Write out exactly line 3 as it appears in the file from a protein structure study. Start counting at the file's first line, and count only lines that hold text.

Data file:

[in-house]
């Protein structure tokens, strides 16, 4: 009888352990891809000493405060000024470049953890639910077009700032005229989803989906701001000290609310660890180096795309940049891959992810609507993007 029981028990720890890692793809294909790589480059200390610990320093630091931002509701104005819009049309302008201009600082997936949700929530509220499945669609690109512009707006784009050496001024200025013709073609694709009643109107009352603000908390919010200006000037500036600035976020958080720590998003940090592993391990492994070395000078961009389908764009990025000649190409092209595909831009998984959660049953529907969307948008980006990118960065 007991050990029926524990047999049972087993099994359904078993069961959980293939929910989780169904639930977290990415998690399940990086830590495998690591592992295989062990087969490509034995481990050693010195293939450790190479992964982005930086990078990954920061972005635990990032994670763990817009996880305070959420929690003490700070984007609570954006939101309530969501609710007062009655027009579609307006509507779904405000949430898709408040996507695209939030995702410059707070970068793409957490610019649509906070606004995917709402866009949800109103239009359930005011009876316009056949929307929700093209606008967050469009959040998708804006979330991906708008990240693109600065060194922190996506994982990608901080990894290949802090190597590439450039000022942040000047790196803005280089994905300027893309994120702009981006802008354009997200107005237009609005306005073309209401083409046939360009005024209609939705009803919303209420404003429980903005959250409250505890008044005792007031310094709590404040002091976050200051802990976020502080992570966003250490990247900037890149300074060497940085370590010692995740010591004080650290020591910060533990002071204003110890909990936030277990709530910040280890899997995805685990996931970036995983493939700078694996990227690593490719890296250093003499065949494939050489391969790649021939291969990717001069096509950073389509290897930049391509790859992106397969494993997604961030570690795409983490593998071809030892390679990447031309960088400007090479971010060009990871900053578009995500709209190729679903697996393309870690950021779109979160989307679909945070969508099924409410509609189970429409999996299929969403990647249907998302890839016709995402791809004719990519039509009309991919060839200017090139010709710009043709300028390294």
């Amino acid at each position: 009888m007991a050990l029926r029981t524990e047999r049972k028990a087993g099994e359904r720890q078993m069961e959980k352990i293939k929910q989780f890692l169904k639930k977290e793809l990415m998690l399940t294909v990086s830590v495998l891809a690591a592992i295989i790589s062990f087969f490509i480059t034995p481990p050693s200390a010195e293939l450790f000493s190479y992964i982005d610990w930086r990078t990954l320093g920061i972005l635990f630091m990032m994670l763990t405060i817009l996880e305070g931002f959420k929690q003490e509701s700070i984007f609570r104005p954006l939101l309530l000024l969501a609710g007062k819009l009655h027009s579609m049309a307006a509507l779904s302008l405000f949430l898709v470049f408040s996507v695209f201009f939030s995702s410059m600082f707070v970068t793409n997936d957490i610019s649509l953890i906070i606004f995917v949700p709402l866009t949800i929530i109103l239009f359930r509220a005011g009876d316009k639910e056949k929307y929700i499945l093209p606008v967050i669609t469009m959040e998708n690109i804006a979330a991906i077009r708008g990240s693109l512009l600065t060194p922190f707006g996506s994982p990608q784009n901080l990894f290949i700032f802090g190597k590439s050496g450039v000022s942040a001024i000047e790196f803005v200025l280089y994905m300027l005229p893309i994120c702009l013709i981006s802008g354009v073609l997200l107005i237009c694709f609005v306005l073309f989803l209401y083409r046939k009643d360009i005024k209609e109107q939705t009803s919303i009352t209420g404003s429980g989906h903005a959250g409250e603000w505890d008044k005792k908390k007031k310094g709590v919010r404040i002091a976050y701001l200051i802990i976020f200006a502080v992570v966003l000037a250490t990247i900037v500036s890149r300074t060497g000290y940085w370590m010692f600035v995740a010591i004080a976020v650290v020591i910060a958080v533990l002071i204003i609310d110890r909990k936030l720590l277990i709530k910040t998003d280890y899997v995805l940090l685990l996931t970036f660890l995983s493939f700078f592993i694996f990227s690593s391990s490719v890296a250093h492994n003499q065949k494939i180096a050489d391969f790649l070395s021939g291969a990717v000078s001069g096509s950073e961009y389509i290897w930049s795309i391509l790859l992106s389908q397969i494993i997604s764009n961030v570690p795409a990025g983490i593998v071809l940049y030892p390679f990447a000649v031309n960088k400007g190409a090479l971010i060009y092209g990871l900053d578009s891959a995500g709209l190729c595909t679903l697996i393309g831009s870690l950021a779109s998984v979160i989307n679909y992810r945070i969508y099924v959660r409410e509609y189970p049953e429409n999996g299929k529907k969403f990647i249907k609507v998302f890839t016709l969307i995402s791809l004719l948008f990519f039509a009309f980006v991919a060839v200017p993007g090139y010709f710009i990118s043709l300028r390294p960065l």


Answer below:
């Amino acid at each position: 009888m007991a050990l029926r029981t524990e047999r049972k028990a087993g099994e359904r720890q078993m069961e959980k352990i293939k929910q989780f890692l169904k639930k977290e793809l990415m998690l399940t294909v990086s830590v495998l891809a690591a592992i295989i790589s062990f087969f490509i480059t034995p481990p050693s200390a010195e293939l450790f000493s190479y992964i982005d610990w930086r990078t990954l320093g920061i972005l635990f630091m990032m994670l763990t405060i817009l996880e305070g931002f959420k929690q003490e509701s700070i984007f609570r104005p954006l939101l309530l000024l969501a609710g007062k819009l009655h027009s579609m049309a307006a509507l779904s302008l405000f949430l898709v470049f408040s996507v695209f201009f939030s995702s410059m600082f707070v970068t793409n997936d957490i610019s649509l953890i906070i606004f995917v949700p709402l866009t949800i929530i109103l239009f359930r509220a005011g009876d316009k639910e056949k929307y929700i499945l093209p606008v967050i669609t469009m959040e998708n690109i804006a979330a991906i077009r708008g990240s693109l512009l600065t060194p922190f707006g996506s994982p990608q784009n901080l990894f290949i700032f802090g190597k590439s050496g450039v000022s942040a001024i000047e790196f803005v200025l280089y994905m300027l005229p893309i994120c702009l013709i981006s802008g354009v073609l997200l107005i237009c694709f609005v306005l073309f989803l209401y083409r046939k009643d360009i005024k209609e109107q939705t009803s919303i009352t209420g404003s429980g989906h903005a959250g409250e603000w505890d008044k005792k908390k007031k310094g709590v919010r404040i002091a976050y701001l200051i802990i976020f200006a502080v992570v966003l000037a250490t990247i900037v500036s890149r300074t060497g000290y940085w370590m010692f600035v995740a010591i004080a976020v650290v020591i910060a958080v533990l002071i204003i609310d110890r909990k936030l720590l277990i709530k910040t998003d280890y899997v995805l940090l685990l996931t970036f660890l995983s493939f700078f592993i694996f990227s690593s391990s490719v890296a250093h492994n003499q065949k494939i180096a050489d391969f790649l070395s021939g291969a990717v000078s001069g096509s950073e961009y389509i290897w930049s795309i391509l790859l992106s389908q397969i494993i997604s764009n961030v570690p795409a990025g983490i593998v071809l940049y030892p390679f990447a000649v031309n960088k400007g190409a090479l971010i060009y092209g990871l900053d578009s891959a995500g709209l190729c595909t679903l697996i393309g831009s870690l950021a779109s998984v979160i989307n679909y992810r945070i969508y099924v959660r409410e509609y189970p049953e429409n999996g299929k529907k969403f990647i249907k609507v998302f890839t016709l969307i995402s791809l004719l948008f990519f039509a009309f980006v991919a060839v200017p993007g090139y010709f710009i990118s043709l300028r390294p960065l």